Just six years ago, George Zimmerman shot and killed 17-year-old Trayvon Martin on his way home in Sanford, Florida—a can of fruit juice cocktail in one hand, a bag of Skittles in the other. On one side, you had Zimmerman who hid behind Florida’s infamous stand your ground law as a reasoning for his actions. On the other, Trayvon, the teenager without the ability to defend himself was vilified by the defense. The resulting trial and acquittal of Zimmerman went on to spur a national debate around racism and gun violence, giving rise to a Black Lives Matter-tier of social awareness but left Trayvon’s parents understandably unsatisfied.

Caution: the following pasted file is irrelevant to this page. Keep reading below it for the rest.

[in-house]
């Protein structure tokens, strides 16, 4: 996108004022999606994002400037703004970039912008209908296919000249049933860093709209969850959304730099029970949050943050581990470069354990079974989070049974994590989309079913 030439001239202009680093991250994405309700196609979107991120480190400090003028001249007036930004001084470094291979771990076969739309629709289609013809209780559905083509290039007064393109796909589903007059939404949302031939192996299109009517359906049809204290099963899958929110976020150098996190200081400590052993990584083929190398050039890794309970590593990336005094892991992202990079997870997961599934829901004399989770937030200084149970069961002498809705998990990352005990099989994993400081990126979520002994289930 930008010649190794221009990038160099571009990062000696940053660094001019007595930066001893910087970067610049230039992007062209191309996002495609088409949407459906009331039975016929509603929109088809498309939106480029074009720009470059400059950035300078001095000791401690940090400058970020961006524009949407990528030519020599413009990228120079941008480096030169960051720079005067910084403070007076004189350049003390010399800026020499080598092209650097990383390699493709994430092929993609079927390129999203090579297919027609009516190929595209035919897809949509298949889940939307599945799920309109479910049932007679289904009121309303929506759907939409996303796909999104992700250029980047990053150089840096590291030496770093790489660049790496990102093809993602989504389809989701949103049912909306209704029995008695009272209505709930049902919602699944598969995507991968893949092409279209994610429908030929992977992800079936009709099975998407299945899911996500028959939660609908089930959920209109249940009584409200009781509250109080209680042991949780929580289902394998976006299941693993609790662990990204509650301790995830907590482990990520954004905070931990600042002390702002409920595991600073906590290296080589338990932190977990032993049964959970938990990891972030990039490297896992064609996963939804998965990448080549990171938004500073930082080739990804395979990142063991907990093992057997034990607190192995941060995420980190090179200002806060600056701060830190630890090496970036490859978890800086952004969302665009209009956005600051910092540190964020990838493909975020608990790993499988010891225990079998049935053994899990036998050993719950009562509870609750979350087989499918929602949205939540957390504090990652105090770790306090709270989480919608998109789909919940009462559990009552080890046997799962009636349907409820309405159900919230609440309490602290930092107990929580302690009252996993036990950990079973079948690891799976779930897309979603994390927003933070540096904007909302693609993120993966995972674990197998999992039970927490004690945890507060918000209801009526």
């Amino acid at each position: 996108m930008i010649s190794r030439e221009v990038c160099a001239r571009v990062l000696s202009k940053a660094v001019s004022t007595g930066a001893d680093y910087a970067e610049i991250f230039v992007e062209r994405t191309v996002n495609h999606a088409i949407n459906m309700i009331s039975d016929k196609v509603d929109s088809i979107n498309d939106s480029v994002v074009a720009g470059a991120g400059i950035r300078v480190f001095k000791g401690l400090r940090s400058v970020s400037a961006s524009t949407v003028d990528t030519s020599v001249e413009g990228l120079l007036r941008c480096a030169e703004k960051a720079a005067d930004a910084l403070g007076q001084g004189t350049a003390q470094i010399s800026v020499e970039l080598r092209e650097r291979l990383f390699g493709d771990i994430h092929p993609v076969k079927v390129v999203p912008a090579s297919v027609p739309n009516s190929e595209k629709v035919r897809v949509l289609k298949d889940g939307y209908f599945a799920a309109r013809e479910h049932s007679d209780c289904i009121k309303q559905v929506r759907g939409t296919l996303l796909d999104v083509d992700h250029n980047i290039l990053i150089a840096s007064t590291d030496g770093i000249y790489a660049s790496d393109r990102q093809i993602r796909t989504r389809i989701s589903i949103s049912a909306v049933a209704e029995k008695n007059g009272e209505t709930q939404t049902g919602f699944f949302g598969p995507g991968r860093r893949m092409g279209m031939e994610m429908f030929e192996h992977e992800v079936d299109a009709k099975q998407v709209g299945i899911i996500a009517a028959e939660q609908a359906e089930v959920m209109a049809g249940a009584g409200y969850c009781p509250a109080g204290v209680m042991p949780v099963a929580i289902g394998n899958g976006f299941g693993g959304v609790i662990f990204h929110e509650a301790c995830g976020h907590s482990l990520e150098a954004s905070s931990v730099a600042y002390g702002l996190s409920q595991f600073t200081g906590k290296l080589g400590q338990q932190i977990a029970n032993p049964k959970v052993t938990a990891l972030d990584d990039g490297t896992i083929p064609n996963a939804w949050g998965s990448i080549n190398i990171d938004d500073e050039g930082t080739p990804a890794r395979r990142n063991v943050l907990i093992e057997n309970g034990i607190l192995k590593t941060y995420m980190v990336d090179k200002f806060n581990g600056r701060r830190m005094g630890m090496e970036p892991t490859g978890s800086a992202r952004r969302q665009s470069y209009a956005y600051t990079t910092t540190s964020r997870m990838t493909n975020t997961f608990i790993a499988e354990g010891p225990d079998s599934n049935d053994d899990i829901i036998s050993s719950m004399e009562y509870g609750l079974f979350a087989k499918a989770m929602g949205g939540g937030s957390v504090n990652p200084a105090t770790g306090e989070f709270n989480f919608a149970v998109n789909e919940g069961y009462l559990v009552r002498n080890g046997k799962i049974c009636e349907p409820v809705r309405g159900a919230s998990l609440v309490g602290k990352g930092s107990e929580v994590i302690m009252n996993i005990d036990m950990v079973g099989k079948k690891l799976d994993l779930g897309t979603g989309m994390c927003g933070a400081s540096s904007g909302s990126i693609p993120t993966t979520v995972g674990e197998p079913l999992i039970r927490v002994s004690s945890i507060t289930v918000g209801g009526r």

In response to it all, a new BET docuseries, Rest in Power: The Trayvon Martin Story—partly based on the 2017 book, Rest in Power: The Enduring Life of Trayvon Martin written by Trayvon’s parents—looks to reexamine the details (forensics, the media, the prosecution) by placing a magnifying glass on the country’s treatment of Trayvon, his parents, and black America through retrospectives, historical contrast, and pundit reaction.